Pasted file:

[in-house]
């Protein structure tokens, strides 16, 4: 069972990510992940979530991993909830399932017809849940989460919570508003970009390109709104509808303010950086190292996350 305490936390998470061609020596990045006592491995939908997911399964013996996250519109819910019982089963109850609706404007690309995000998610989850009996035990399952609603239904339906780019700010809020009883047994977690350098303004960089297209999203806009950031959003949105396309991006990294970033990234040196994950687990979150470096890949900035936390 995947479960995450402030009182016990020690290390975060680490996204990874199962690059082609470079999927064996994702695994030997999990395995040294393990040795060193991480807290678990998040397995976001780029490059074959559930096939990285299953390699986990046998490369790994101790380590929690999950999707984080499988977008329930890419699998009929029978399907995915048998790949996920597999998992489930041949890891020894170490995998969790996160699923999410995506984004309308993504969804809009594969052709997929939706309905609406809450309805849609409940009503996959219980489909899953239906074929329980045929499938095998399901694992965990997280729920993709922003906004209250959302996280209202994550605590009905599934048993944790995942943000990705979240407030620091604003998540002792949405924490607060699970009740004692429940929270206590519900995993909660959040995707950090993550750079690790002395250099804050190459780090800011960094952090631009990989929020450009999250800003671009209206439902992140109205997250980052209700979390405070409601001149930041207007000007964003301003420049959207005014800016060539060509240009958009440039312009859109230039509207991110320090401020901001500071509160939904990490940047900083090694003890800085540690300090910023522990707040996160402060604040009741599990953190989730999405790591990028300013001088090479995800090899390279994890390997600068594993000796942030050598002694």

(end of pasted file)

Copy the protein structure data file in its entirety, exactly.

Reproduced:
[in-house]
């Protein structure tokens, strides 16, 4: 069972990510992940979530991993909830399932017809849940989460919570508003970009390109709104509808303010950086190292996350 305490936390998470061609020596990045006592491995939908997911399964013996996250519109819910019982089963109850609706404007690309995000998610989850009996035990399952609603239904339906780019700010809020009883047994977690350098303004960089297209999203806009950031959003949105396309991006990294970033990234040196994950687990979150470096890949900035936390 995947479960995450402030009182016990020690290390975060680490996204990874199962690059082609470079999927064996994702695994030997999990395995040294393990040795060193991480807290678990998040397995976001780029490059074959559930096939990285299953390699986990046998490369790994101790380590929690999950999707984080499988977008329930890419699998009929029978399907995915048998790949996920597999998992489930041949890891020894170490995998969790996160699923999410995506984004309308993504969804809009594969052709997929939706309905609406809450309805849609409940009503996959219980489909899953239906074929329980045929499938095998399901694992965990997280729920993709922003906004209250959302996280209202994550605590009905599934048993944790995942943000990705979240407030620091604003998540002792949405924490607060699970009740004692429940929270206590519900995993909660959040995707950090993550750079690790002395250099804050190459780090800011960094952090631009990989929020450009999250800003671009209206439902992140109205997250980052209700979390405070409601001149930041207007000007964003301003420049959207005014800016060539060509240009958009440039312009859109230039509207991110320090401020901001500071509160939904990490940047900083090694003890800085540690300090910023522990707040996160402060604040009741599990953190989730999405790591990028300013001088090479995800090899390279994890390997600068594993000796942030050598002694």